Ultimately this also narrows down to feeling as though that at 27 years old, I should have my shit together and be a lot further ahead than I am… Although I tell myself and have no doubt mentioned on here previously that there is no rush, that your twenties are for trying out a few things and finding what works for you, I struggle to follow this -my own- advice. Writing is my number one love and if I was given an opportunity tomorrow I would jump at it… But what I don’t want is a role where I am just churning out content for the sake of it rather than for genuine purpose. I also worry that writing can be too isolating and as much as I like getting my head down and working independently, I know it wouldn’t take much to turn me into a hermit & with my battles with occasional loneliness this would be a disaster.

I actually think that having the freedom to try out a few jobs and career options to find the correct fit is not only healthy, but should be encouraged and until you hit thirty, employers shouldn’t necessarily raise their eyebrows at your CV if there seems to be method and lessons learnt from each previous employment. But as someone that has been in that situation and had to explain why -at probably only 21-22 years old- why I was moving from different professions, you do crave stability. This actually was one of the reasons I wanted to go to University so that I could start afresh at graduation and my pre life was merely that. I am also someone that is at my most comfortable when I know where I am going and how I am going to get there and I like to come across like that in interviews, and I do fortunately.

My big goal if you like is that by thirty, I am in a position to start a family (if I wanted to) and to do that, I feel I need to have a career built up enough that it would be ok to take a short break, or it’s something I could do freelance or work flexibly around raising a family. I have a salary in mind and to be honest, thirty is more like thirty-two now but still, I have an aim. This is still the best part of 3 years away, 5 if we’re going for the latter age, it is still all perfectly achievable so I really do need to just chill the fuck out and accept that everything will work out as long as I am keeping myself aware and sharp to the opportunities that become available. I know myself, I just over think and analyse every goddamn thing to the extreme which is why I end up in situations like the one I am busily writing out for you guys now.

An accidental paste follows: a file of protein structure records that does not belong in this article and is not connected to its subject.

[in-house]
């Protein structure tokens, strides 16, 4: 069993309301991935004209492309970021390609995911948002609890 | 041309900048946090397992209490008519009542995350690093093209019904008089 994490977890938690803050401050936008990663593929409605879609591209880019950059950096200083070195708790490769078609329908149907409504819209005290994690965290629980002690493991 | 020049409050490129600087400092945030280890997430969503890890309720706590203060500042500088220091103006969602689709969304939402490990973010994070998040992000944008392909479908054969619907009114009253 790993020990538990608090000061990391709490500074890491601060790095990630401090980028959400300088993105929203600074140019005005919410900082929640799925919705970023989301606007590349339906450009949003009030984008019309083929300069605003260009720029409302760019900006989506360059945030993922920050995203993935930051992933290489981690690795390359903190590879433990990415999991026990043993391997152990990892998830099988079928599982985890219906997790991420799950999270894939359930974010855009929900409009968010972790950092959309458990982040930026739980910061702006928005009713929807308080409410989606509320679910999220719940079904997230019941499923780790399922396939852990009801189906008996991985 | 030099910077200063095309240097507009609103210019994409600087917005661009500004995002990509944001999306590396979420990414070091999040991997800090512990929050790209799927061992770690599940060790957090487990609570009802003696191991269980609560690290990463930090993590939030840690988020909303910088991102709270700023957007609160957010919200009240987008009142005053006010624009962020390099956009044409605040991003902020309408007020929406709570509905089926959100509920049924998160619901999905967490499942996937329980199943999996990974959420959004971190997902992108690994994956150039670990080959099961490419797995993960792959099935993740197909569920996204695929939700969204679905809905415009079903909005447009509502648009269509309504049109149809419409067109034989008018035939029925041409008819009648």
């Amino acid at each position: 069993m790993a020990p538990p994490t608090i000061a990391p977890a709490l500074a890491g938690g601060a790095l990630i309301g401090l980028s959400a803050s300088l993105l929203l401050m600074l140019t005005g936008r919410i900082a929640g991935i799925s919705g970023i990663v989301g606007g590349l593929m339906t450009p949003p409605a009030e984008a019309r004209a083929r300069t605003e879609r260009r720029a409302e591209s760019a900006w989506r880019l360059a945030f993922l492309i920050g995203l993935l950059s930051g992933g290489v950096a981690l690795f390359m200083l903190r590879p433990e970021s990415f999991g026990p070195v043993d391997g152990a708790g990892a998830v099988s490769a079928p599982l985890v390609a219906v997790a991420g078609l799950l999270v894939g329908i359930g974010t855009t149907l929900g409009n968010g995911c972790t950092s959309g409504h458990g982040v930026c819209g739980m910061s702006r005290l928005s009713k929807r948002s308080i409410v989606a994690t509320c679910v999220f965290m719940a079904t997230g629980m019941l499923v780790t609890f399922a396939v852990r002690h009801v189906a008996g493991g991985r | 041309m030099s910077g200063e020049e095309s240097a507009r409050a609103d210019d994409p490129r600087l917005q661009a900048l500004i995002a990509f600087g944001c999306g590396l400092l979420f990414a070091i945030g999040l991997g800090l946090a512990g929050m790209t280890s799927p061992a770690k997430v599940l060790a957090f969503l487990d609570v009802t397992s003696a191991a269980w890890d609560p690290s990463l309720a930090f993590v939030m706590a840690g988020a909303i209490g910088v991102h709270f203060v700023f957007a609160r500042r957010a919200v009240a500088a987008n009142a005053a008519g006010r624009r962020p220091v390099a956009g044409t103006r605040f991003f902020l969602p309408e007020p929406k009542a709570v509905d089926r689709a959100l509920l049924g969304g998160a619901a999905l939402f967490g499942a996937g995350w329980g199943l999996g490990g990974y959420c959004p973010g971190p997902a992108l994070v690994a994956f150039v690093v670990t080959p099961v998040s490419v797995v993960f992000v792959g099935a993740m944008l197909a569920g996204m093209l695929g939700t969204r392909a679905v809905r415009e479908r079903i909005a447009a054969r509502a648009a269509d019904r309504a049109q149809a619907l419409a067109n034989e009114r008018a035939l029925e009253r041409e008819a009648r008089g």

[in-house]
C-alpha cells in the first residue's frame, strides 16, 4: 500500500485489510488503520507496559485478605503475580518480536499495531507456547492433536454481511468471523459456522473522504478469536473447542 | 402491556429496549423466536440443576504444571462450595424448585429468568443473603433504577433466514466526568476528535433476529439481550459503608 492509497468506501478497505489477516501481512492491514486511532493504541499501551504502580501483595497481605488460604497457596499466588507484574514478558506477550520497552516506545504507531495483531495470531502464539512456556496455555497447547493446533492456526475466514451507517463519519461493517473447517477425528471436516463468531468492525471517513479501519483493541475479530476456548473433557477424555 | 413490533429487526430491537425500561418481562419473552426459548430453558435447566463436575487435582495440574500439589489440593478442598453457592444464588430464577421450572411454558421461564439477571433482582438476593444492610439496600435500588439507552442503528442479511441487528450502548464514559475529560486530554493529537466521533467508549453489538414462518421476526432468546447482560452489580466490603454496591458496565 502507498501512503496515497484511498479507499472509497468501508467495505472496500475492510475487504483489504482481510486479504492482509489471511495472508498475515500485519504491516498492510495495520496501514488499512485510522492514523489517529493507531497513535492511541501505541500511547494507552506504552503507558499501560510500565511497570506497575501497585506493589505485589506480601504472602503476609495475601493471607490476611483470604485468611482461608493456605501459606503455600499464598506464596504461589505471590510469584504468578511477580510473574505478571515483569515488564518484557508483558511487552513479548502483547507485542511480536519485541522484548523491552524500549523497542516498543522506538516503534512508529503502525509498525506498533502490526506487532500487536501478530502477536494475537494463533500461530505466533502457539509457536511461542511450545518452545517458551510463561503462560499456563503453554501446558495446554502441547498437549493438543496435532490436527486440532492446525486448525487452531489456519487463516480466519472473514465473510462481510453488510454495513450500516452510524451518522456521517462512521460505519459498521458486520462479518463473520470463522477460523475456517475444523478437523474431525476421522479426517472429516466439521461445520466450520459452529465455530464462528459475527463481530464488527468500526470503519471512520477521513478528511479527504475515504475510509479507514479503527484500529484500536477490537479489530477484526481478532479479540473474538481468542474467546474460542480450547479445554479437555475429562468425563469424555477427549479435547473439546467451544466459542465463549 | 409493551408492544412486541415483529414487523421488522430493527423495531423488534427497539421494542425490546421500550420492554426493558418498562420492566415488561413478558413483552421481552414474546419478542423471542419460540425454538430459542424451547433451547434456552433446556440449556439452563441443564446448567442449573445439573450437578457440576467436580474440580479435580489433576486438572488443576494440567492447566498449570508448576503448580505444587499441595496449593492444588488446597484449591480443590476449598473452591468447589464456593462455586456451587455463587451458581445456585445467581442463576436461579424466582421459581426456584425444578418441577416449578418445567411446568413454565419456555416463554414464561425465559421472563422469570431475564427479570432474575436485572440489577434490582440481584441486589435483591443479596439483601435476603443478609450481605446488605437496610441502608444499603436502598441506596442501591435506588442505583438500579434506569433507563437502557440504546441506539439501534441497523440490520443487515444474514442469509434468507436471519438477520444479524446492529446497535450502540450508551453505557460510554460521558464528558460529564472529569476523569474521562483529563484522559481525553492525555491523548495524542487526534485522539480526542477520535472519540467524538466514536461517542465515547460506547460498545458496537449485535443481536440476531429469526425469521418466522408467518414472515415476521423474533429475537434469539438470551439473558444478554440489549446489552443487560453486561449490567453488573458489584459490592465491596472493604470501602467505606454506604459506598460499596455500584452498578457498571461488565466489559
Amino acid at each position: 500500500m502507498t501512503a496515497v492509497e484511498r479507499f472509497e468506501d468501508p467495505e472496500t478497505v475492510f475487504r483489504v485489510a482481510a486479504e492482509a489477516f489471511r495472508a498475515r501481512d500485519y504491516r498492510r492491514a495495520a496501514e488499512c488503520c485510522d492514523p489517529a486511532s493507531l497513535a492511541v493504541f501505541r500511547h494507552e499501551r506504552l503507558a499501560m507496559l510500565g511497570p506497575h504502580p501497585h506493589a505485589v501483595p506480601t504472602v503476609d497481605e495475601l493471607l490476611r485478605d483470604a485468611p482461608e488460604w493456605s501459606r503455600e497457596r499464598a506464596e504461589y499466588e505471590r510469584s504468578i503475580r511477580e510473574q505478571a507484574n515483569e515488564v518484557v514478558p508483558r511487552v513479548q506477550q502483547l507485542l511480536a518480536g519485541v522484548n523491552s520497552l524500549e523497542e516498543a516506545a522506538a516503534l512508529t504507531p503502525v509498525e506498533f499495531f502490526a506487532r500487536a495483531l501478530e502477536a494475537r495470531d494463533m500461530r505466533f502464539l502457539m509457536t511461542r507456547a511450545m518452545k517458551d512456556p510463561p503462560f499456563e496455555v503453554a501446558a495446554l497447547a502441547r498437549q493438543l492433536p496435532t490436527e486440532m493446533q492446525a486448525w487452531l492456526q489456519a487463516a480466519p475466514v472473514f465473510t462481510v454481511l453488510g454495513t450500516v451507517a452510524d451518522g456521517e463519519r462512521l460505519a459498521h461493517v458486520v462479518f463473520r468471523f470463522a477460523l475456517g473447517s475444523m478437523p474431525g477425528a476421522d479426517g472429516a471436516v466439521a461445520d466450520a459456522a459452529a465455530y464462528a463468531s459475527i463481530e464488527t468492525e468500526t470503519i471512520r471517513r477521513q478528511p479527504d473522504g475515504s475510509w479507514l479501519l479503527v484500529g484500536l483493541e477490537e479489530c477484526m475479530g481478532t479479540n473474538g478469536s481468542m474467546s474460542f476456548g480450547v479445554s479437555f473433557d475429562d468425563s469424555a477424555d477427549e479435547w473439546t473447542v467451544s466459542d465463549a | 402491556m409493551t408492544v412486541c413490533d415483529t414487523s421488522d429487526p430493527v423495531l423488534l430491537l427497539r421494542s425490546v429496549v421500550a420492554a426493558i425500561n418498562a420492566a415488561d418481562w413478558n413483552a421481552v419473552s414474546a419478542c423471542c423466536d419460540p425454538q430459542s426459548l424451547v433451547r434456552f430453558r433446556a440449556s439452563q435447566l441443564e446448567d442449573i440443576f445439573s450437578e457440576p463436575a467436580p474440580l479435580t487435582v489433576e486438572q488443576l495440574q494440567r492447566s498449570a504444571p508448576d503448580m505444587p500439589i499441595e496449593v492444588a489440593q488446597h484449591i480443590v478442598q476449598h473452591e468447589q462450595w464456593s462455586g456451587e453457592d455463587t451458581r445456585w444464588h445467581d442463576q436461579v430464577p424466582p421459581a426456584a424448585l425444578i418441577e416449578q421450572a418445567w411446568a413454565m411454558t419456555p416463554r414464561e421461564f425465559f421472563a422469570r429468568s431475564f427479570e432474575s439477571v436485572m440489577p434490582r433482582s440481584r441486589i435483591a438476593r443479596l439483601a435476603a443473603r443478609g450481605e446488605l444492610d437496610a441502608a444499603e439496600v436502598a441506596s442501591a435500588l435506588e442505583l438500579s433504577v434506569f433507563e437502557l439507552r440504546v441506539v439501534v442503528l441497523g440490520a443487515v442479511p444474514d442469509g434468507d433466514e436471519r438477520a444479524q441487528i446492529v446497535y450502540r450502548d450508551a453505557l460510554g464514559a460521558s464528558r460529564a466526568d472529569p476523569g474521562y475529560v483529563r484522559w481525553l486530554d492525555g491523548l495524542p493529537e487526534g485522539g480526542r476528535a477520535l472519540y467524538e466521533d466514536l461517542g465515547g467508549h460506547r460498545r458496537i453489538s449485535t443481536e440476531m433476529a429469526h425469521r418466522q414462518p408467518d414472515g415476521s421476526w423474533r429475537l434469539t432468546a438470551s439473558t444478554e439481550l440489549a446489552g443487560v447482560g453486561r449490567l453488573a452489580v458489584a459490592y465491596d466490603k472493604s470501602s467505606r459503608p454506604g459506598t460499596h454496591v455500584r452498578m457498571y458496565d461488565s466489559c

One thing I feel I would like to do, is work or be in a position of influence with young people at school leaver age and tell them that trying to decide what you want to do in life is ridiculous until they have gone out into the real world and started experiencing things for themselves. I went to a good school and because I was a hard worker, they were good to me in return, that was until GCSE/A-Level time where I just felt they let me down. I made the decision to not go to University (although I did later) & I found myself in a small group separated from the rest as the school were simply not interested in those not going (to University). Rather than giving us as help and guidance with job applications or advice about alternative further education we were just forgotten. Now, that attitude is (hopefully) almost archaic but I am sure it still exists and schools don’t realise how single minded they are and how actually, they are letting their young people down if University really is the only way they measure student success.

All I am saying, is that just because others seem to have a clear direction outlined, don’t feel that what you’re doing isn’t still leading you in the right direction you think you want to go in. It might not be obvious, but trust your decisions and make use of opportunities when they present themselves, even if you’re not totally sure how it fits in with your life plan. Things have a funny way of working out so trust your instincts, think with your head but follow your heart and I am sure you will be fine.

Until next time x

My Graduate Experience

This morning on LinkedIn I saw a request from a past University tutor asking us (graduates) to submit our experiences of the transition from graduate to career professional. It got me thinking about that time again which really only ended for me 6 months ago when finally, I got my start in marketing communications. 

Today also marks 10 years since gaining my GCSE results and last week it was 8 years since I got my A-Levels. Between then and now I have got 2 NVQ’s in Business Administration, a National qualification in Dental Nursing, and my degree. I have also in this time moved from my family home in Devon to London, Leeds, Bath, Keynsham (between Bath and Bristol) and North Hampshire where I am now. It has certainly been a decade of transition and I have to remind myself of how much I have done and achieved even though I spend much of my time at the moment feeling as though I am playing catch up and should be far more advanced in my career than I am. But life isn’t about doing everything correctly and in order, it’s about doing things that let you learn who you are and what you want and often that involves several paths before landing on the right one. The path to my career in Communications has taken 7 years from realising that’s what I wanted to do, completing what I was doing at the time, beginning my degree to finally getting my break in January this year.